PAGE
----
Just who will the aid money aid?

With the headlines full of Typhoon Haiyan, people’s minds turn inevitably – and rightly – to aid donations.  But when a country like the Philippines is involved, AML people’s minds turn inevitably to questions about corruption: bluntly, is it safe to send money to such a regime?  With its history of spectacularly corrupt politicians (Ferdinand and Imelda Marcos, Joseph Estrada and Gloria Arroyo spring to mind) who seem to have no compunction about dipping their paws into the public till and stealing money from their very poorest citizens, it is not surprising if even our own government is taking things carefully when it comes to handing over large donations.

Of course, this is not a new dilemma.  The key elements that have made the impact of Typhoon Haiyan so terrible often go together: corrupt leaders abusing their positions for personal gain rather than public good, laissez-faire financial systems facilitating dodgy deals of all stripes, poor building controls, and chaotic and underfunded public and emergency services.  The International Centre for Asset Recovery (part of the Basel Institute of Governance) published a paper on a similar problem in 2011; “Development Assistance, Asset Recovery and Money Laundering: Making the Connection” reminds us that “Official Development Assistance (ODA), a fundamental tool of development policy, is prone to corruption, embezzlement and abuse — to the extent that up to 30% of disbursements may be siphoned off by corrupt actors and criminal organisations”.  This is an ongoing conundrum for all of us, as highlighted in a November 2011 report put out by the Independent Commission for Aid Impact, looking at how the UK’s Department for International Development responds to the challenge of providing aid (both development and emergency relief) in countries with high risk of corruption.  As heartbreaking as the news stories may be, when donors – whether individual, corporate or state – are choosing where to spend their charity dollars, they will wisely be wary of jurisdictions where a third of the money will go to further line the already sumptuously fur-lined pockets of corrupt PEPs and others.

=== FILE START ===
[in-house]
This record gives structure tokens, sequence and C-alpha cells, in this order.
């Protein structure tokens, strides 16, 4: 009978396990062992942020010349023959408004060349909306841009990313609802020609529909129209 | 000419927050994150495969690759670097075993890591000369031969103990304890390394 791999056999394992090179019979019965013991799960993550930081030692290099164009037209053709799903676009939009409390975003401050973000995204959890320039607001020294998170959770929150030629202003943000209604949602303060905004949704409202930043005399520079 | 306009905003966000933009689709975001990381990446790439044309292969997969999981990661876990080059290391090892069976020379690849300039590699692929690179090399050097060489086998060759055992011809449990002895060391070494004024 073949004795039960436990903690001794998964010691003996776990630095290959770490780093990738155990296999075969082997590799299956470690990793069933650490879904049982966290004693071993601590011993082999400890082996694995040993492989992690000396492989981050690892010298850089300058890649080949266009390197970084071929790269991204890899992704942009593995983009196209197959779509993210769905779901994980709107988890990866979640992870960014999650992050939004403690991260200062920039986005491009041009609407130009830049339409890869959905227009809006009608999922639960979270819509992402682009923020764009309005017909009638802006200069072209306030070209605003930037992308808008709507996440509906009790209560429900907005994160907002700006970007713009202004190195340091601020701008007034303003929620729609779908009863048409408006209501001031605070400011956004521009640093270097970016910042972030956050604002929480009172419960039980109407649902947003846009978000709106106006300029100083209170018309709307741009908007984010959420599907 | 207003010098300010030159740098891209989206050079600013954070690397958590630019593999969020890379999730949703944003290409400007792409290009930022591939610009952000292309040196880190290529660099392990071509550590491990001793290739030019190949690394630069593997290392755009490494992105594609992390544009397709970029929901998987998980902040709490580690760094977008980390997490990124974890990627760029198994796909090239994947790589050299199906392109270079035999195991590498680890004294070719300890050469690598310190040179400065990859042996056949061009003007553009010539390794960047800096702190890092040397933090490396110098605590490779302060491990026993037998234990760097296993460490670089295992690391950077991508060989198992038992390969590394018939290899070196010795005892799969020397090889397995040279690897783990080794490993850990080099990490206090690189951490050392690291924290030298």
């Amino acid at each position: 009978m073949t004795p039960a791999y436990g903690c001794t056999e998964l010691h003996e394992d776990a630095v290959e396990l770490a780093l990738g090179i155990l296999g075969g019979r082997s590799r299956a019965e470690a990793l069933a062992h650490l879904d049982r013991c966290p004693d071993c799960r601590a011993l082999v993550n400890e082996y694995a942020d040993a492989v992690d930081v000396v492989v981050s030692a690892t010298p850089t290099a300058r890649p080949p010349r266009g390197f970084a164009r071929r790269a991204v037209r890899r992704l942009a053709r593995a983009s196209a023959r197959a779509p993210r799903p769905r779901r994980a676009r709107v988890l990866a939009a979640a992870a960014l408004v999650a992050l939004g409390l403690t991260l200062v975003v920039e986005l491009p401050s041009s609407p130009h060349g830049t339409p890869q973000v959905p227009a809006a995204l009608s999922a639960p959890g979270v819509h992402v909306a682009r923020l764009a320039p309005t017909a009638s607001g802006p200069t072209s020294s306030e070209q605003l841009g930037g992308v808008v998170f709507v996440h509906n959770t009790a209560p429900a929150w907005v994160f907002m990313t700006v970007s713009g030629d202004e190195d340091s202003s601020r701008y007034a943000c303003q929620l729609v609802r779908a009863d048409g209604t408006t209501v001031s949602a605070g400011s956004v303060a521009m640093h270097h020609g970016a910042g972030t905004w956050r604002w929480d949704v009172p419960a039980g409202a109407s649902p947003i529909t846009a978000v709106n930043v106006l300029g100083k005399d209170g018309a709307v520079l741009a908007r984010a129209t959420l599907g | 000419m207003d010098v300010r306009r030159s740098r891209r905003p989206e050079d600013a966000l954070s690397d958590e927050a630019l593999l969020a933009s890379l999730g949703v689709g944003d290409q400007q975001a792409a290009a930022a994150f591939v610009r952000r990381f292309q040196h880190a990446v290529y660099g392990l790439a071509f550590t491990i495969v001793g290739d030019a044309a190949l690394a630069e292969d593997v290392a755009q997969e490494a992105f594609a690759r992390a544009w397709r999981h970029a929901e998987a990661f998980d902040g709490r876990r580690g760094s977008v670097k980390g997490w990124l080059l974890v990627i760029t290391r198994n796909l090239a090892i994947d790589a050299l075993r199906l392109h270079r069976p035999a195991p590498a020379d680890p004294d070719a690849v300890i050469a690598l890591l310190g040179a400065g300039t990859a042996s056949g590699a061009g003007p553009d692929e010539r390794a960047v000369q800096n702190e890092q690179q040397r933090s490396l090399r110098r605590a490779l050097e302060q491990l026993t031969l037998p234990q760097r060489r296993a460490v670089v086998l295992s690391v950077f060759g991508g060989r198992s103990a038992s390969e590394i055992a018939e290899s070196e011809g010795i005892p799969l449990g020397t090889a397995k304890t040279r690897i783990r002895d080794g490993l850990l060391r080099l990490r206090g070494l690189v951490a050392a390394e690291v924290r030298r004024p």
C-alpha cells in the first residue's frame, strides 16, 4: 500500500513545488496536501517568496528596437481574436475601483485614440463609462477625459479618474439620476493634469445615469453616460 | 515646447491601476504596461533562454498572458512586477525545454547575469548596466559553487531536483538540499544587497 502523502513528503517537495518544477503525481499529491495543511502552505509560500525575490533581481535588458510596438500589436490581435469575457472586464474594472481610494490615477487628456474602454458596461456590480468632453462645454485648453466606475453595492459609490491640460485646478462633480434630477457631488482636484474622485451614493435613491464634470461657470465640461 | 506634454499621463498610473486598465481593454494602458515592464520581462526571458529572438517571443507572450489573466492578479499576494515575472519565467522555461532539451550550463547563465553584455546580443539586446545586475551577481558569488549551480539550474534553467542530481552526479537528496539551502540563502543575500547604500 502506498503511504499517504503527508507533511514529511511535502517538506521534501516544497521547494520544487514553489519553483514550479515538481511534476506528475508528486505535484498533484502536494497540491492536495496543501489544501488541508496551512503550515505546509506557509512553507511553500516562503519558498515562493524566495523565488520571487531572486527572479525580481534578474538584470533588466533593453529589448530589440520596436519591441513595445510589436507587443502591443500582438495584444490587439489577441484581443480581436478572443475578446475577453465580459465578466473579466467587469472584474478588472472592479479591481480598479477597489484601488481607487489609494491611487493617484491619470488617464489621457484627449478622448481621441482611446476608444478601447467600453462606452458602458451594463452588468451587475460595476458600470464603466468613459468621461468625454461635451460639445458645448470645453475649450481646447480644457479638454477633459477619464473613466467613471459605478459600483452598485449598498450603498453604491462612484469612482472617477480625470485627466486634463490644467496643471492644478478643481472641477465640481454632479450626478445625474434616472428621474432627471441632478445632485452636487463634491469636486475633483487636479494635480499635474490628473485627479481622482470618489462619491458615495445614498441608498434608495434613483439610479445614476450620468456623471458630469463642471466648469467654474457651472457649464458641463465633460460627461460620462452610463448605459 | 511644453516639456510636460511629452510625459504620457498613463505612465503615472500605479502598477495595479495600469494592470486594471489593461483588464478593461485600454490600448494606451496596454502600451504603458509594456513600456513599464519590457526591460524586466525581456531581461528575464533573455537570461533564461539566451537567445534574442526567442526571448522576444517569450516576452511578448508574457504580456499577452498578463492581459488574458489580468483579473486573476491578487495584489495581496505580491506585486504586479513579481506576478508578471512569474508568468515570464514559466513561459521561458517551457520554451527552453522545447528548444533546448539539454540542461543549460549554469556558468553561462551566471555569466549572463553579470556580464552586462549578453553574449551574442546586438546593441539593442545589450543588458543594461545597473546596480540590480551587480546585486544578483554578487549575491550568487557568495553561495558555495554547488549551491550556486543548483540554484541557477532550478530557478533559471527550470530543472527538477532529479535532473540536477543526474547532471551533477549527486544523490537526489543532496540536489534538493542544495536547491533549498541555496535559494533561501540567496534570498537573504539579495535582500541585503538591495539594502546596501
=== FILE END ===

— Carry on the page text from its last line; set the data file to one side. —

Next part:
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4 Responses to Just who will the aid money aid?

  1. Claire says:

    That is so right, Susan. It’s sad, because those people need help. But I don’t want to line the pockets of corrupt officials. It’s better to donate to smaller charity projects, people who go there to coordinate a project.

  2. As with so many things in life, Claire, it is a case of the few ruining it for the many – we are mistrustful of all public officials because of the small proportion of corrupt ones. Indeed, we wouldn’t have to do any due diligence or AML checks at all if it weren’t for the minority of clients who are dodgy. As for the Philippines, I just hope someone is keeping an eye on things and making sure that those in charge of the affected regions don;t somehow end up with fancy new villas at the end of the relief effort.
    Best wishes from Susan

  3. Roy McCarthy says:

    Conundrum is right – who wouldn’t wish to donate what they can afford in these circumstances? There will be many hoping to turn a profit as usual when these things happen.

  4. It’s one of the great mysteries of life, isn’t it, Roy – how some people see misery and want to help, and others see it and wonder, “How can I turn a quick buck here?”.
    Best wishes from Susan

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